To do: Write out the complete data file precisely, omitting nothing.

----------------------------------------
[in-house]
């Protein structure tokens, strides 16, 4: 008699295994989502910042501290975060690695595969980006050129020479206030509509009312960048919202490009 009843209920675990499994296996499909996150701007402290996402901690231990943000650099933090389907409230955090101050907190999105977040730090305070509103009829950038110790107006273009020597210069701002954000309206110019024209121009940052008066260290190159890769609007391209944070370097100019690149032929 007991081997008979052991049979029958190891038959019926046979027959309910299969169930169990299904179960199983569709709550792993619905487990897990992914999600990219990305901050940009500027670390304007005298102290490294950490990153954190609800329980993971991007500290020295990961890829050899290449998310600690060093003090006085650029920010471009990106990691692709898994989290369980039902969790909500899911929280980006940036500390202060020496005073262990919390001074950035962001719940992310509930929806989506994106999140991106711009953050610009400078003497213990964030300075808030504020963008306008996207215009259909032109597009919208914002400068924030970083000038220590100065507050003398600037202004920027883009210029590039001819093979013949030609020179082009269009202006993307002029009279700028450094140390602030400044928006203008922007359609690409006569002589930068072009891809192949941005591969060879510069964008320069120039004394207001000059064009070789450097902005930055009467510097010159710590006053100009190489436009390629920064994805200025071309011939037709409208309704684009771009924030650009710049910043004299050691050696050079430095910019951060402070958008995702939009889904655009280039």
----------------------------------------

[in-house]
């Protein structure tokens, strides 16, 4: 008699295994989502910042501290975060690695595969980006050129020479206030509509009312960048919202490009 009843209920675990499994296996499909996150701007402290996402901690231990943000650099933090389907409230955090101050907190999105977040730090305070509103009829950038110790107006273009020597210069701002954000309206110019024209121009940052008066260290190159890769609007391209944070370097100019690149032929 007991081997008979052991049979029958190891038959019926046979027959309910299969169930169990299904179960199983569709709550792993619905487990897990992914999600990219990305901050940009500027670390304007005298102290490294950490990153954190609800329980993971991007500290020295990961890829050899290449998310600690060093003090006085650029920010471009990106990691692709898994989290369980039902969790909500899911929280980006940036500390202060020496005073262990919390001074950035962001719940992310509930929806989506994106999140991106711009953050610009400078003497213990964030300075808030504020963008306008996207215009259909032109597009919208914002400068924030970083000038220590100065507050003398600037202004920027883009210029590039001819093979013949030609020179082009269009202006993307002029009279700028450094140390602030400044928006203008922007359609690409006569002589930068072009891809192949941005591969060879510069964008320069120039004394207001000059064009070789450097902005930055009467510097010159710590006053100009190489436009390629920064994805200025071309011939037709409208309704684009771009924030650009710049910043004299050691050696050079430095910019951060402070958008995702939009889904655009280039």